Ohlone College
Ohlone academic core

Bay area community college opens 3 new academic buildings

Jan. 27, 2020
Ohlone College spent about $190 million for the facilities that make up the academic core of its Fremont, Calif., campus

Ohlone College in Fremont, Calif., has opened three new academic core buildings for the beginning of its spring 2020 semester.

The Marin Independent Journal reports that the new facilities at the community college consist of about  188,000 square feet of space and represent the centerpiece of a major bond-funded renovation of the campus nearly a decade in the making.

The buildings include a science center with modern labs and prep rooms, a music and visual arts center featuring a recital hall for concerts, band room, as well as a recording studio and photography darkroom, and a learning commons that houses a library, and English learning center and study rooms.

The new facilities have been under construction since April 2016, and have taken  the place of three nearly 50-year-old buildings that were demolished in 2015.

“I am inspired and in awe of what our community has helped us create,” says Gari Browning, the college’s president.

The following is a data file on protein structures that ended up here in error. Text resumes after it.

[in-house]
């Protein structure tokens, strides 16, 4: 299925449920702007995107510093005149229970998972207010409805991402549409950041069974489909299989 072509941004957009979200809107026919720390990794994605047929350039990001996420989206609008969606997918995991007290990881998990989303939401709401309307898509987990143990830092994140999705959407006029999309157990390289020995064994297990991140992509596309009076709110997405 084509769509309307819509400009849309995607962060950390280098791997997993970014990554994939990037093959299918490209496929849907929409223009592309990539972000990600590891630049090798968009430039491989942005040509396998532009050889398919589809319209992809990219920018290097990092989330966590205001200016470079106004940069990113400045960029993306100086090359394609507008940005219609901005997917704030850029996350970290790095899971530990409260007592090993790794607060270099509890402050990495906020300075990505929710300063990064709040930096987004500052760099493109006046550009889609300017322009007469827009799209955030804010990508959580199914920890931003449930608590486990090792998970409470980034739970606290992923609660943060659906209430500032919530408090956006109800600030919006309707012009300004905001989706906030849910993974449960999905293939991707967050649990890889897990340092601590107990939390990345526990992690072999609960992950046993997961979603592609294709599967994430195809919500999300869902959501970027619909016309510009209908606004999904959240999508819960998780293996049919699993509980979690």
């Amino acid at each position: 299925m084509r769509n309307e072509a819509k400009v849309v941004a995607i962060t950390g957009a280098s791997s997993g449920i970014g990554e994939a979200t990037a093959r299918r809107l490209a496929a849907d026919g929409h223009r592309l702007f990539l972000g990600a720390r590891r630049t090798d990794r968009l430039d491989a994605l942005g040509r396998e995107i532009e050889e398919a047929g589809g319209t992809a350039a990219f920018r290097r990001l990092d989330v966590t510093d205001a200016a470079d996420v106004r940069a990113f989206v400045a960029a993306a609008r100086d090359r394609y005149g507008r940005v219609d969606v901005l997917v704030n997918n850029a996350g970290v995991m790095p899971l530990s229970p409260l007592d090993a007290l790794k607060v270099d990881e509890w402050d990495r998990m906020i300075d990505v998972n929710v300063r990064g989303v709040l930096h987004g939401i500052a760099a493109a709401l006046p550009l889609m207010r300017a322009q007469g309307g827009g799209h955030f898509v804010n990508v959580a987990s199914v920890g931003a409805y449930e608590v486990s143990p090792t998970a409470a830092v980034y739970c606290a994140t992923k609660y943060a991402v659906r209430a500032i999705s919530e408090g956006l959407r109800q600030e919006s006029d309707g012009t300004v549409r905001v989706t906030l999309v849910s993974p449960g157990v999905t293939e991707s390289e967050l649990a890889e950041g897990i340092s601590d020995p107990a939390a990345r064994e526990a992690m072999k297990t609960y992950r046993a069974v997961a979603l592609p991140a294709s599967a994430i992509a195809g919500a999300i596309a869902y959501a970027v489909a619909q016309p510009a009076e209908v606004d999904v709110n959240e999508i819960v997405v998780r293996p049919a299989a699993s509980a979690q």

The buildings, along with several other projects, were all funded by a $349 million bond passed by voters in 2010.

All the new buildings feature floor-to-ceiling windows lining the edges of the structures, letting students, faculty, and staff take in the sweeping views offered by the college’s hillside location, and letting plenty of natural light fill the interior spaces.

The previous buildings in this spot at the heart of the campus were built in the 1970s and “were a bit like castles,” Browning says.

“You could go down a staircase and up a staircase and across and never run into anybody, which was awful. There was no college community because of the physical structure,” she said, noting that the layout of the new buildings should encourage more collaboration and interaction.

The trio of structures was slated to cost about $132 million when ground was broken, but costs ballooned in the intervening years, and construction officials now estimate the total cost at $190 million.

The new buildings are named for an East Coast developer and retired contractor, Frank DiMino, who donated $9.8 million to help buy and maintain furniture and equipment for the structures, and support scholarships and academic programs.

The academic core buildings make use of sustainable design, including a solar hot water heating system, the solar array, all LED lighting, and even feature some reclaimed redwood finishes taken from the original Ohlone College buildings that were demolished.

The college says the buildings have been designed to achieve LEED Gold certification.

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